The ASAE online e-learning conference is underway and Elliot Masie, among others, is offering up his thoughts on e-learning trends as part of the content. I have not yet viewed Masie’s presentation, but thought I throw in my own two cents before doing so. I’m calling these projections rather than predictions or trends because they project my own biases and beliefs as much as anything else.
- Forward thinking associations will discover the open educational resource (OER) movement and engage. I’ve written about it briefly here and will write more soon. Associations generally represent large communities of subject matter experts in a given field. It seems inevitable that members will generate content that is valuable for sharing for educational purposes. Associations need to facilitate this process.
- Which leads to the second point, forward thinking associations will start acting more like networks than groups in how they think about education (and, for that matter, other services). This is a reference to Stephen Downes’ views on how groups think (unity, coherence, focus of voice) as opposed to how networks think (diversity, openness, interaction). (See, for instance, Downes’ E-learning 2.0 in Development presentation or the brief exchange here). It also brings to mind Fisher’s conception of teacher as network administrator and Siemens idea of teacher as curator.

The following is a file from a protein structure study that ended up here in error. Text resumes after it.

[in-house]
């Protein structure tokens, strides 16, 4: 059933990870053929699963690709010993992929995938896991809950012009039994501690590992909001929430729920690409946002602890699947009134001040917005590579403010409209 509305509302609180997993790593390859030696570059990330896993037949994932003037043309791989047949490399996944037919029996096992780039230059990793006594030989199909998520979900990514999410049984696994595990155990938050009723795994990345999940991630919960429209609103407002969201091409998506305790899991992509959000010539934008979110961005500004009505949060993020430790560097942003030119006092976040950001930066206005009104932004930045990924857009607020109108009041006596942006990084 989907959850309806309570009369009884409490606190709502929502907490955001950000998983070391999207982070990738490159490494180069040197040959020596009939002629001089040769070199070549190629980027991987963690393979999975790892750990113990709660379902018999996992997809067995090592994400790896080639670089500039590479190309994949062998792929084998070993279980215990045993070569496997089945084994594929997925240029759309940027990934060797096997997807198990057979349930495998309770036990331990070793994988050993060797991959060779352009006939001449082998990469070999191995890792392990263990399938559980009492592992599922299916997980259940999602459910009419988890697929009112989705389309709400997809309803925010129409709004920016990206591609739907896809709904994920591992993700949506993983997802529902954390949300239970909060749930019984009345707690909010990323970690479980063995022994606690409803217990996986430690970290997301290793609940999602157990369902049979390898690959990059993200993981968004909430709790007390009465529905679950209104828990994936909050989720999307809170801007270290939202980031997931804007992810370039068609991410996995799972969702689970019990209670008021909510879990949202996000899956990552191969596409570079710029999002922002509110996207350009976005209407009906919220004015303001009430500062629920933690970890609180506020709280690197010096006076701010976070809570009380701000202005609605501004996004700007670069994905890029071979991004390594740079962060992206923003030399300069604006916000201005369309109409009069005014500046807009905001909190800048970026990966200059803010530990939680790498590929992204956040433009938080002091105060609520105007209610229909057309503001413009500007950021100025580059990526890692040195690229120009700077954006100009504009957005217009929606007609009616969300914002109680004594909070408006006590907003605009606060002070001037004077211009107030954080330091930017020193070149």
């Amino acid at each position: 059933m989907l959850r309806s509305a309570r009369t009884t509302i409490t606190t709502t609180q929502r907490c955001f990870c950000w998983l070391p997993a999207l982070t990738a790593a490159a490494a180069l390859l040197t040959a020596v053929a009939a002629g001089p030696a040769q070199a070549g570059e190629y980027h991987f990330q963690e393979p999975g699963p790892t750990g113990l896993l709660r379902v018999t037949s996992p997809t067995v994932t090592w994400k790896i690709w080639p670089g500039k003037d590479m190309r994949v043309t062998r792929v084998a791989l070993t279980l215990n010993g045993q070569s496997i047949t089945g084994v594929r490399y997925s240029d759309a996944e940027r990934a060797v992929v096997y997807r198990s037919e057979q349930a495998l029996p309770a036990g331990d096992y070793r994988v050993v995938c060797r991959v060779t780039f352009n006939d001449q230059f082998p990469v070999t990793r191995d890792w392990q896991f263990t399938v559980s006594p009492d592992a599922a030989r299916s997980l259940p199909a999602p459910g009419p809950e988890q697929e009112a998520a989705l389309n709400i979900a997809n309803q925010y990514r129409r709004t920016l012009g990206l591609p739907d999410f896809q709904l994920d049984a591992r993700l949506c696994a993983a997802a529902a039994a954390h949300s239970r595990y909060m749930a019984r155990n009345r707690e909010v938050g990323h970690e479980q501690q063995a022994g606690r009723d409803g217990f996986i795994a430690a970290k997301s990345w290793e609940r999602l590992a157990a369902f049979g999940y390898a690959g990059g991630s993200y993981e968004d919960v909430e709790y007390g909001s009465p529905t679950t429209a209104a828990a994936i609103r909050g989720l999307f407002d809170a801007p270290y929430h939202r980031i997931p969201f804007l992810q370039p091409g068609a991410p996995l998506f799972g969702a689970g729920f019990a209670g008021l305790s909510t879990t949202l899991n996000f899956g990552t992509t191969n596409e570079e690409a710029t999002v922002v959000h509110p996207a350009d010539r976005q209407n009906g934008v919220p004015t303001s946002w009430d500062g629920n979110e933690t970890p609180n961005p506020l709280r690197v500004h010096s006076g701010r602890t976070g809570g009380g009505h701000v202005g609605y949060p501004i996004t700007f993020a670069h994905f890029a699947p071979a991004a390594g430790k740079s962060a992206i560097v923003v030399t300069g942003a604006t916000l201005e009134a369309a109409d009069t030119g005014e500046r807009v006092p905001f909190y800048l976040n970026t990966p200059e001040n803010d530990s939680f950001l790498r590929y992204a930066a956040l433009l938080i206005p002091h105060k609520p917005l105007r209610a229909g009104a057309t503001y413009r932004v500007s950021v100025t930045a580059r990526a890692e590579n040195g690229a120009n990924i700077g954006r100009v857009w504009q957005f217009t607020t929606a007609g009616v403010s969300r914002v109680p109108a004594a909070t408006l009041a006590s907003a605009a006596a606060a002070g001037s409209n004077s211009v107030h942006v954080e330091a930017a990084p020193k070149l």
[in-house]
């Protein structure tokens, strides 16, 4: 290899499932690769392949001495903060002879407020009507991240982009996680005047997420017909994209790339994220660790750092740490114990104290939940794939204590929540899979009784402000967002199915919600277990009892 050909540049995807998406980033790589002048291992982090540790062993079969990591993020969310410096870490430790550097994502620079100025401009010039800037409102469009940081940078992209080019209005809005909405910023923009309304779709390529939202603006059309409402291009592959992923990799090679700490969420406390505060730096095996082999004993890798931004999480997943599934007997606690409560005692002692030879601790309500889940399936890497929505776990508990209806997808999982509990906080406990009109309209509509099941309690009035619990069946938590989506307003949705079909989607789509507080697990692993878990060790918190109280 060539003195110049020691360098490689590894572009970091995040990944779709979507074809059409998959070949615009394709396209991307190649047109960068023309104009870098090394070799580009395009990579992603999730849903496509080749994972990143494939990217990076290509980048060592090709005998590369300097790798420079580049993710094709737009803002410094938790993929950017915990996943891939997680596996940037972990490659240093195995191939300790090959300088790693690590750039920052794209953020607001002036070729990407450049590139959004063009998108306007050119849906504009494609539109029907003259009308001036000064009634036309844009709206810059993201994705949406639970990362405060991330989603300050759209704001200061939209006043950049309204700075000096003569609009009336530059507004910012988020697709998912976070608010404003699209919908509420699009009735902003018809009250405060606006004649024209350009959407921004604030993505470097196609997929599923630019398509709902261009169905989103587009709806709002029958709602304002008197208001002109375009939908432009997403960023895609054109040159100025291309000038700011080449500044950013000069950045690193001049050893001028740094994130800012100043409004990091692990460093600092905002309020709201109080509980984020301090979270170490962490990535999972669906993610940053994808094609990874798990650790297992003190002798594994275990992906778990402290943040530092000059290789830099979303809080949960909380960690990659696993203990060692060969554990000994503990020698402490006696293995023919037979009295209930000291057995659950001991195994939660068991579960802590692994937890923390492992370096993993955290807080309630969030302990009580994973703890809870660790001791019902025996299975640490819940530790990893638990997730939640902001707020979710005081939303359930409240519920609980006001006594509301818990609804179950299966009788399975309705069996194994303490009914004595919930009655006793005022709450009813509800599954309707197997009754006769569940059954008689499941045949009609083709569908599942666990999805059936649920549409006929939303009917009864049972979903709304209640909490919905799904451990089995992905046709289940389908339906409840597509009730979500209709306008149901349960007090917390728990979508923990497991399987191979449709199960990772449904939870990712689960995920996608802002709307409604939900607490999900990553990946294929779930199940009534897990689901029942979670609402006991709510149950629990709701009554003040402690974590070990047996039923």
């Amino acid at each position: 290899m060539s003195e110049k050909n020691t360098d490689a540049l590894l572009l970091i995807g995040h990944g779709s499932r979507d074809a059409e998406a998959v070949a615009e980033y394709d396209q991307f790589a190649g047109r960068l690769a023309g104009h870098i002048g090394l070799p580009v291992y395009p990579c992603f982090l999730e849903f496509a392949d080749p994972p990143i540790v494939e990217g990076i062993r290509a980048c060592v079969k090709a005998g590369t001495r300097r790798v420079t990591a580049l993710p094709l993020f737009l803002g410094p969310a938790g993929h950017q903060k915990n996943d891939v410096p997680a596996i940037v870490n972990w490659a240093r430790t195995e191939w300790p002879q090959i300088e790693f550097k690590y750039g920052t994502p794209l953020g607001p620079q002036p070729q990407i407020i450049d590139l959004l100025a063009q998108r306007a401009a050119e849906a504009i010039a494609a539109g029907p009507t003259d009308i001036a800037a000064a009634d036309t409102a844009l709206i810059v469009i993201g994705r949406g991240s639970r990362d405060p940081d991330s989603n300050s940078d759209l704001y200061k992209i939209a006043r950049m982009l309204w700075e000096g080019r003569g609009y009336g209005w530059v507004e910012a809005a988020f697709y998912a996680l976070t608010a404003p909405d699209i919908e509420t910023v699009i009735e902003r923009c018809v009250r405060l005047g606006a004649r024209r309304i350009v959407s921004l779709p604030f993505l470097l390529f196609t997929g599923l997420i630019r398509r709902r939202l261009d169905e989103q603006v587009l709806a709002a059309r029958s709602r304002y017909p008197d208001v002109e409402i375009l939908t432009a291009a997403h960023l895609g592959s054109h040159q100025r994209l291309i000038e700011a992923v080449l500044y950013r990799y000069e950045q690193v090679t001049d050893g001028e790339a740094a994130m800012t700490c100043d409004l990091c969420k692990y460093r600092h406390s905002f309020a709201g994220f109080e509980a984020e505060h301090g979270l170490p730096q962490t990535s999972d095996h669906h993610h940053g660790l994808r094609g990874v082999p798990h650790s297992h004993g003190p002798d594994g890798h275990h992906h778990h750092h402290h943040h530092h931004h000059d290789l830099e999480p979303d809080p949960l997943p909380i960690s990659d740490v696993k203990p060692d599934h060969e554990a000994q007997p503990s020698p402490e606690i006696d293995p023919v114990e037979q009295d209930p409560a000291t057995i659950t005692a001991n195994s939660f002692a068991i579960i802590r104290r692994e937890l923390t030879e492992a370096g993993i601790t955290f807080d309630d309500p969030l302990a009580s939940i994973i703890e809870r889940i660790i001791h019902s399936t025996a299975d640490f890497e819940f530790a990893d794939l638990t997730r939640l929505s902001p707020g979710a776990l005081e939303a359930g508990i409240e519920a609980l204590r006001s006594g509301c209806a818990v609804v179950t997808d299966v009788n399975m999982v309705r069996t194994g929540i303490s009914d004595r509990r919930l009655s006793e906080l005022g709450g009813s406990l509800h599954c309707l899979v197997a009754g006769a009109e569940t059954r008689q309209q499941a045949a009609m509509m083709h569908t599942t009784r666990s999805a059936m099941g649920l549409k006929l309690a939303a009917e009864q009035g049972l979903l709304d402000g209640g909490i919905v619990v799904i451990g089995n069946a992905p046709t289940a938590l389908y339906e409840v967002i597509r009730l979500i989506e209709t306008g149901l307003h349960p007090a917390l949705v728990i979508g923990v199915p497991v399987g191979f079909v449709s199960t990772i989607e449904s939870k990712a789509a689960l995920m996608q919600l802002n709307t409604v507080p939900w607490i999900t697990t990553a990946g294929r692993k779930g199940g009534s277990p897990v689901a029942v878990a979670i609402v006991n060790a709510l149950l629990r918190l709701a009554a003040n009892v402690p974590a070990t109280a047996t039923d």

- All of which suggests that the role of the learner is also changing and the importance of personal learning environments (PLE) will increase. I see a significant number of health and medical-oriented associations (with Medbiquitous in a leadership role) focused on personal portfolio management. This is a natural in the association world, and it will significantly impact the role of traditional learning management systems (LMS).
- Also related to the move to (OER) and network thinking, the role of collaboration in association educational initiatives will increase (though I certainly don’t expect this to happen overnight). A while back Dave Sabol pointed out the RxWiki initiative that grew out of a collaboration among the National Community Pharmacists Association, the American Pharmacists Association, and the National Alliance of State Pharmacy Associations. Take a look. There are intimations of the future here.
- Aside from demonstrating collaboration, the RxWiki initiative also offers an example of associations leveraging their expertise—and more specifically, their members’ expertise to educate the broader public. Call it public education, consumer education, or whatever you like, but I think more of this is coming. I offer this last one as a “half” projection however, as I realize that this sort of broader educational focus may not be a fit for all types of associations.
Inspired or insane? Let me know your thoughts. Now I’ll go see what Elliot Masie has to say.